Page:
The vast fleet of military drones the Pentagon has at its disposal will likely be worth very little in the Pacific, against more advanced, capable enemies, according to a report by Dave Majumdar of the site Flight Global.“We are now shifting to a theatre where there is an adversary out there who is going to have a vote on whether I have that staring eye over the battlefield 24[hours], seven [days a week], 365 [days a year], and pretty certain they are not going to allow that to happen,” says Gen Mike Hostage, commander of Air Combat Command, speaking at the centre for Strategic and International Studies (CSIS).
That “vote” is a reference to the capabilities of potential enemies in that area of operations. Majumdar notes that “a drawdown is all but inevitable” and that these unused drones will have “to be parked” somewhere — in all likelihood here at home, parked in the skies.
According to the report the parking of these drones “could free up resources to build a new intelligence, surveillance and reconnaissance (ISR) platform to tackle the emerging anti-access/area denial challenges emerging around the globe.”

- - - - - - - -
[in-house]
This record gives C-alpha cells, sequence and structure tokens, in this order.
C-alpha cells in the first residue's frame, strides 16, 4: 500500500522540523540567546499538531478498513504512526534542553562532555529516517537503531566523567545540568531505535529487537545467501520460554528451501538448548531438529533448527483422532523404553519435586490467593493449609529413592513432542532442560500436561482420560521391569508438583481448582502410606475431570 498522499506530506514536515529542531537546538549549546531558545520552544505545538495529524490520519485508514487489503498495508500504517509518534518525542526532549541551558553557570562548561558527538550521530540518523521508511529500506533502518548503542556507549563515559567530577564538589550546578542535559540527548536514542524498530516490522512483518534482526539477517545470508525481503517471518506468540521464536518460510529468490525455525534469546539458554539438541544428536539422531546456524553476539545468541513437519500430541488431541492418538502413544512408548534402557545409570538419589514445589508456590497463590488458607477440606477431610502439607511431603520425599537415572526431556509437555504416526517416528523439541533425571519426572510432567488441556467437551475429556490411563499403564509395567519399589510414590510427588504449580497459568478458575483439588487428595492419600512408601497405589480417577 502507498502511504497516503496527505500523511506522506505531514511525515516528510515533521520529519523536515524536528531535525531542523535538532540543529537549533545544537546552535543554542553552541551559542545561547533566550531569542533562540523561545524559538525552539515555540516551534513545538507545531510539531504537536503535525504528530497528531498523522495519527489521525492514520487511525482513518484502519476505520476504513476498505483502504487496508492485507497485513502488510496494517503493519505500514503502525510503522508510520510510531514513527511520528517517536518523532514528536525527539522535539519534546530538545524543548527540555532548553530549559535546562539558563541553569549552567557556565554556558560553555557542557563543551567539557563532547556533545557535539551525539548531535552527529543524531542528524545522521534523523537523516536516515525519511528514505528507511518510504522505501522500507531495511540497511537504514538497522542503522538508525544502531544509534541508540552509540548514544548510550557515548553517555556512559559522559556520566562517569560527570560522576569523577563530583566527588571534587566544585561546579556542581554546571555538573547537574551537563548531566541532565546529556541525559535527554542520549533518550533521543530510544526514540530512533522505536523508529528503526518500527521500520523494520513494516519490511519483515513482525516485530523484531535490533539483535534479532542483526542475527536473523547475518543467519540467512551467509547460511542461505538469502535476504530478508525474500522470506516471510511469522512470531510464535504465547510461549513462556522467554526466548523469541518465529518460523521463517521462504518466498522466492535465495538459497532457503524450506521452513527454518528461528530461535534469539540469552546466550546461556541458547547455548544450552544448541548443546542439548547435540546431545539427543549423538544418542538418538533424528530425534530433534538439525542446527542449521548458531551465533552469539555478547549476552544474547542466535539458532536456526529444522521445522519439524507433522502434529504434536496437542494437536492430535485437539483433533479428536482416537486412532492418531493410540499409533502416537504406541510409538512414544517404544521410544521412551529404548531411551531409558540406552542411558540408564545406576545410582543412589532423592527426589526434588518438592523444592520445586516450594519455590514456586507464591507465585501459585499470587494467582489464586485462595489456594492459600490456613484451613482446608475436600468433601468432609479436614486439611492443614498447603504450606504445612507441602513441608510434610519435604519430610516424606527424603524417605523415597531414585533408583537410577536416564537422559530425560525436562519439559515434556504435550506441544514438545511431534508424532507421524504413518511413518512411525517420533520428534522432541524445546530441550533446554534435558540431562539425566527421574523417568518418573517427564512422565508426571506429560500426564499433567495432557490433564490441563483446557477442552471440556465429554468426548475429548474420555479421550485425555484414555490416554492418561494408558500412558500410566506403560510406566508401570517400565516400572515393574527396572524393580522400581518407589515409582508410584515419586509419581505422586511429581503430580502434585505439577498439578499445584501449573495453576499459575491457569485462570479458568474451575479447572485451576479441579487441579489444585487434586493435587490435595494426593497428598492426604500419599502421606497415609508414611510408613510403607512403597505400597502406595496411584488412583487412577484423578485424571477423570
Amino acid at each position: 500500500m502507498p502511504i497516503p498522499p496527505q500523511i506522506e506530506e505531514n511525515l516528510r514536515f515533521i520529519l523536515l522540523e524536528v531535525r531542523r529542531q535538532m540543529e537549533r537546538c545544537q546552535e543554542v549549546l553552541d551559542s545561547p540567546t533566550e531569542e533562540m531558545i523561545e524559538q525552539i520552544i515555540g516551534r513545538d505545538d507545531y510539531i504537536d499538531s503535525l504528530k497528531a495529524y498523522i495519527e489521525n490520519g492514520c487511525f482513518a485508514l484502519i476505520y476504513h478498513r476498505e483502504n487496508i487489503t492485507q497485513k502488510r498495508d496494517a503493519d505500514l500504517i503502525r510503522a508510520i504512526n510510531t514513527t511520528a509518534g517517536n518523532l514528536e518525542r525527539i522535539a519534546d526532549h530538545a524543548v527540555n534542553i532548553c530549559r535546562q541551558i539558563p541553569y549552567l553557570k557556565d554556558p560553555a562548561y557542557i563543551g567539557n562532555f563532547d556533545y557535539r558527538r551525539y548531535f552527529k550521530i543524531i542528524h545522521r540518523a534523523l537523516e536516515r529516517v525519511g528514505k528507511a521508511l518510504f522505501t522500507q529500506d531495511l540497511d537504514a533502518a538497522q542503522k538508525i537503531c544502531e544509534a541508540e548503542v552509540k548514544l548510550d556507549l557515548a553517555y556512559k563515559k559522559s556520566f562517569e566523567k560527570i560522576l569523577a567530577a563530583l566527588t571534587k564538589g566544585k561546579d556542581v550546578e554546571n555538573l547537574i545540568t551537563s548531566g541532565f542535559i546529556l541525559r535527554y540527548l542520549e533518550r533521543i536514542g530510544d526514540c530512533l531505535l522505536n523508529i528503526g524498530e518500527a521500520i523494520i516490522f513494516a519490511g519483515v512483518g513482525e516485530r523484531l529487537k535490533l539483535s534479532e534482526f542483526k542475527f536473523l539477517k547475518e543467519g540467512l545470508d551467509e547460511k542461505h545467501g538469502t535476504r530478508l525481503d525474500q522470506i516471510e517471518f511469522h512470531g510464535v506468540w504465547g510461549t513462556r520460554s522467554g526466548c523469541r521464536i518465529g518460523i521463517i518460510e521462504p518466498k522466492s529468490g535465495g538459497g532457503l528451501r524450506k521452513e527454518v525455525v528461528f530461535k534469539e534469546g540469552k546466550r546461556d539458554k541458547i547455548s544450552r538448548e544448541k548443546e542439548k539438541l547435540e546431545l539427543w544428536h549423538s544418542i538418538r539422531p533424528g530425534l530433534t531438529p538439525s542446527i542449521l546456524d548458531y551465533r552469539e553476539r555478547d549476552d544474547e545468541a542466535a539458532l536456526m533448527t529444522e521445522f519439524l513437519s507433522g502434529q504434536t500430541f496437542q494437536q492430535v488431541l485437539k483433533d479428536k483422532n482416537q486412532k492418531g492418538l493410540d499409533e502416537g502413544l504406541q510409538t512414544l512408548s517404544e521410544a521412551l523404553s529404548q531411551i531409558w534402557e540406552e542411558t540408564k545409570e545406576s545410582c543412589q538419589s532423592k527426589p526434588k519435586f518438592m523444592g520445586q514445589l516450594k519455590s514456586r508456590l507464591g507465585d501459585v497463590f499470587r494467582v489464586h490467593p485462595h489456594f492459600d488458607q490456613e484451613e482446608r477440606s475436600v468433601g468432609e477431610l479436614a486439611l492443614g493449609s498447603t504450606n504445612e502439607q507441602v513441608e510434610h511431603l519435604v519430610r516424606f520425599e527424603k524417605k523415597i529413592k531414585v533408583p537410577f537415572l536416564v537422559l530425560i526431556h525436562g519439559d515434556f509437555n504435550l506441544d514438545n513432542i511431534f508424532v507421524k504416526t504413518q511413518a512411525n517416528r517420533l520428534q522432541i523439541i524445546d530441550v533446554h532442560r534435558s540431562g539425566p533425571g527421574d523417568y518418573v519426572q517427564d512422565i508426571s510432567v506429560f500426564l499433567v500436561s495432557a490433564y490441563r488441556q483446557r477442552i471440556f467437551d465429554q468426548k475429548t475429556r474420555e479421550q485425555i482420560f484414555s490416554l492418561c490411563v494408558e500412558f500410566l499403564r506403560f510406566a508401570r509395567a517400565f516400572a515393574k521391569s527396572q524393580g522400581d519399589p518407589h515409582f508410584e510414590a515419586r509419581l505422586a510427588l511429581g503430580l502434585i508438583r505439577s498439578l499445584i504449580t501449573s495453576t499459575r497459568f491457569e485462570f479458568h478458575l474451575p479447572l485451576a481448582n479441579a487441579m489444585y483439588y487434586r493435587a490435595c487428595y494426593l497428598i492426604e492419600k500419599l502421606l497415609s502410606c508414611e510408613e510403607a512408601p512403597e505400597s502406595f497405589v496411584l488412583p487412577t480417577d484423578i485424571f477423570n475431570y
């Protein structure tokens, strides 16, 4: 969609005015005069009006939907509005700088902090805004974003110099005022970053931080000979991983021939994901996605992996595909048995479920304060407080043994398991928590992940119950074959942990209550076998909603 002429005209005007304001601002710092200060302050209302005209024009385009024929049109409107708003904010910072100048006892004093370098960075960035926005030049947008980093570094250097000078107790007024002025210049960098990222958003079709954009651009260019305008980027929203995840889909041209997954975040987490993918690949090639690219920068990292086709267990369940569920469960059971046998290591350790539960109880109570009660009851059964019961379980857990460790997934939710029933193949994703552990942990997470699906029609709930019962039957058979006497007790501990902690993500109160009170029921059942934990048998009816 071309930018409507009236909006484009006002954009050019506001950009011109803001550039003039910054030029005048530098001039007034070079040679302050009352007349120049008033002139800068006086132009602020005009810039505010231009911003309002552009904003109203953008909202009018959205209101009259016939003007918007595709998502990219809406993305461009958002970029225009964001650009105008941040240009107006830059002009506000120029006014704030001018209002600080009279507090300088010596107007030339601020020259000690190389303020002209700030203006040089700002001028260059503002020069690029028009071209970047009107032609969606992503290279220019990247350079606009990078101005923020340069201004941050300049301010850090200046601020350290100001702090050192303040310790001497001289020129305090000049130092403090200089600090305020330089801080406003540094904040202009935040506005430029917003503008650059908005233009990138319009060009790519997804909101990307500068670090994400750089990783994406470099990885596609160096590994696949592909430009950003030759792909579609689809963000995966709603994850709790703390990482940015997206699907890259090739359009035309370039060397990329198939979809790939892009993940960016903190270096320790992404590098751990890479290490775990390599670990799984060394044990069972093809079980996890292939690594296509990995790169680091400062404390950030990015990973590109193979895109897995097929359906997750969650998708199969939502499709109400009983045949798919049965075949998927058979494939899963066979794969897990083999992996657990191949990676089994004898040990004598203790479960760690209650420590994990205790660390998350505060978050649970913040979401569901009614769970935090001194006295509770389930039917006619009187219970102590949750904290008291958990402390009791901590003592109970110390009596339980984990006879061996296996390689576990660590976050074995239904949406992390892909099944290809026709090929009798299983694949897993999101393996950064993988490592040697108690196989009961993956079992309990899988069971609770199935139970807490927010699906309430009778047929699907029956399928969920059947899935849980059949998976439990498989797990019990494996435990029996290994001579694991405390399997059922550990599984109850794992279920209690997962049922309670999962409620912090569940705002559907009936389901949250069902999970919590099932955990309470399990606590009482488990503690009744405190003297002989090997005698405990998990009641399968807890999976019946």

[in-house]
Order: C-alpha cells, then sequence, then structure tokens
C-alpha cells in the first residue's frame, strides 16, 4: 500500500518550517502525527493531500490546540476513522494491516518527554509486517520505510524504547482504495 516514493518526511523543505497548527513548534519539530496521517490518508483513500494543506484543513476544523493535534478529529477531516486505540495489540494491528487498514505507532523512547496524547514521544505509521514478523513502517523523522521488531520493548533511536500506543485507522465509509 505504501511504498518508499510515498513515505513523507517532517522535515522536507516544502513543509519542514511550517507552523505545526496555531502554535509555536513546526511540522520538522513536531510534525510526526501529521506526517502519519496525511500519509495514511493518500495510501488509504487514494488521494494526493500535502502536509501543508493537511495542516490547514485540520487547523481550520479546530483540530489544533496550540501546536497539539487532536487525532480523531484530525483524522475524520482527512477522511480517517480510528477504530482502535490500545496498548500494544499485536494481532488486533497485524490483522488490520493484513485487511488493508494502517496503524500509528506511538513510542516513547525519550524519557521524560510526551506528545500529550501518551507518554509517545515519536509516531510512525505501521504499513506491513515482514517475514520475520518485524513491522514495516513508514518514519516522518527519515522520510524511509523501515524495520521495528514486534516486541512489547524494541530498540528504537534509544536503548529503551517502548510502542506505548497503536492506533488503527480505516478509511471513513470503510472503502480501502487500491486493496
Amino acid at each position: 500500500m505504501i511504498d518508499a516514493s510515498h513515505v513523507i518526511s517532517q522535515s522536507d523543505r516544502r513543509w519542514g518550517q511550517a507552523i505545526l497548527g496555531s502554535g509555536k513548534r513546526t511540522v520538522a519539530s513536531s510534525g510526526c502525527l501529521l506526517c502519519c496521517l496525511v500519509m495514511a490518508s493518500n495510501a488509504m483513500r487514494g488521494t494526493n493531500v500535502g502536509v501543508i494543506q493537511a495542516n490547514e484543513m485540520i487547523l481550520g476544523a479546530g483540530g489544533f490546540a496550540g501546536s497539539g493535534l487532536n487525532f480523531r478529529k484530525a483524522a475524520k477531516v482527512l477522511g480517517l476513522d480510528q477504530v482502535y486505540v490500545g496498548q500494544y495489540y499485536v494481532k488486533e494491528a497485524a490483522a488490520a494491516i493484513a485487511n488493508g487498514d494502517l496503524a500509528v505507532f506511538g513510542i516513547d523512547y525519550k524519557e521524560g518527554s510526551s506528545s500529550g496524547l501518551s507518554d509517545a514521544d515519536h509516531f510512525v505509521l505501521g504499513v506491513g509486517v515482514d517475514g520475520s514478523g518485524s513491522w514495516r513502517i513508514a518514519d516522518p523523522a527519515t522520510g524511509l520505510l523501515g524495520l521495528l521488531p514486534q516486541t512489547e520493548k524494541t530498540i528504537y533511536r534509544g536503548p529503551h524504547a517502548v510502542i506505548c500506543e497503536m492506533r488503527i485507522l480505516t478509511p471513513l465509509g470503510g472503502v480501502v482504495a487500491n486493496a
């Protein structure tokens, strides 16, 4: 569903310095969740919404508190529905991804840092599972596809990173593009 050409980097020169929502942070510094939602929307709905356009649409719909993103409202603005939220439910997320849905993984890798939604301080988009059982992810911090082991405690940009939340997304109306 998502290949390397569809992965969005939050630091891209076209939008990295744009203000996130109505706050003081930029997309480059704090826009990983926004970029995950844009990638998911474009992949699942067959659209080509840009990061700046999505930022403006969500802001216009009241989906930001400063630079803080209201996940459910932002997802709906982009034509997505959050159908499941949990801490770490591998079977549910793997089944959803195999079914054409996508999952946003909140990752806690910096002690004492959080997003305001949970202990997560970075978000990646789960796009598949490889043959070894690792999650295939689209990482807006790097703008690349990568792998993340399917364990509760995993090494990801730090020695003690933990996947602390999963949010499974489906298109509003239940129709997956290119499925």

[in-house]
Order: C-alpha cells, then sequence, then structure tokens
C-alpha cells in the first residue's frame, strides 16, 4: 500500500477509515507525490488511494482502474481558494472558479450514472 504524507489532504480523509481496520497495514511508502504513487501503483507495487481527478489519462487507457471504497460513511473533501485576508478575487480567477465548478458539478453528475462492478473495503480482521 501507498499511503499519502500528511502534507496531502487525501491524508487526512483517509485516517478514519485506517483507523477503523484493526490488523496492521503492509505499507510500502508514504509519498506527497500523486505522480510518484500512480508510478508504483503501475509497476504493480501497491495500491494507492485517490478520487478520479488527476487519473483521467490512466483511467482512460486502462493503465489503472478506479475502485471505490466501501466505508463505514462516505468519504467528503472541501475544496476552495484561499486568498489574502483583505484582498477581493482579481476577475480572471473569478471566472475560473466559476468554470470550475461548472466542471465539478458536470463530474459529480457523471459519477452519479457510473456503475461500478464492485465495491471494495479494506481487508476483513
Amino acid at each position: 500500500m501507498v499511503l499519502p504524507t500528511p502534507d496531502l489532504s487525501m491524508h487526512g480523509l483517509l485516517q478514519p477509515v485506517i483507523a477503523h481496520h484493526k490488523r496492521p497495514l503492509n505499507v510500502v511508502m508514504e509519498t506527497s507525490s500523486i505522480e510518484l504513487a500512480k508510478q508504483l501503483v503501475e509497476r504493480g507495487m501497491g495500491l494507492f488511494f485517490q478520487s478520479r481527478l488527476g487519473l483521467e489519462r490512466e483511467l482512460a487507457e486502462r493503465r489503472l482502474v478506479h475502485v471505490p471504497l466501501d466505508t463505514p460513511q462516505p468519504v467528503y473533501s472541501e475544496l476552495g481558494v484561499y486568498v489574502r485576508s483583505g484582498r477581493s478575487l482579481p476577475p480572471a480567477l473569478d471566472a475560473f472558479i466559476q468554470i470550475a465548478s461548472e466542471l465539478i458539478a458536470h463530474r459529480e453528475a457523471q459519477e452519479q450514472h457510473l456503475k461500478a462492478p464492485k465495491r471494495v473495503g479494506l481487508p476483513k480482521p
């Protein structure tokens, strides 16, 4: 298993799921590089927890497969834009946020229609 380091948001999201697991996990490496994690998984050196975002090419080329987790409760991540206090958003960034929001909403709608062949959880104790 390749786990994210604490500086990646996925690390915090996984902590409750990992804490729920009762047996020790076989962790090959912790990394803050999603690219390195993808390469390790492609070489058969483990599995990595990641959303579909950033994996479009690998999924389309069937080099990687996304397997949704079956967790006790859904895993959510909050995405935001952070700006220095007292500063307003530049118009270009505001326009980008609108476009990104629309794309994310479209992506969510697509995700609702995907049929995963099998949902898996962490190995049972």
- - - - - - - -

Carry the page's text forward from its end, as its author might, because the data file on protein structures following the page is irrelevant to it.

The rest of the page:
In layman’s terms that means drones that may be a bit more stealthy, a bit more advanced, and a bit more autonomous. Though autonomy has been a sticking point as of late, the military is well aware of the moral boundaries that come with giving robots a “licence to kill” — human acquisition and identification of targets will always be a part of the equation.
In fact, the military is tossing around the idea of incorporating virtual reality immersion to fully engage drone pilot’s awareness in unmanned aircraft.
“I fully believe we’ll get there some day,” Hostage says. “But I don’t have that technical capability today.”
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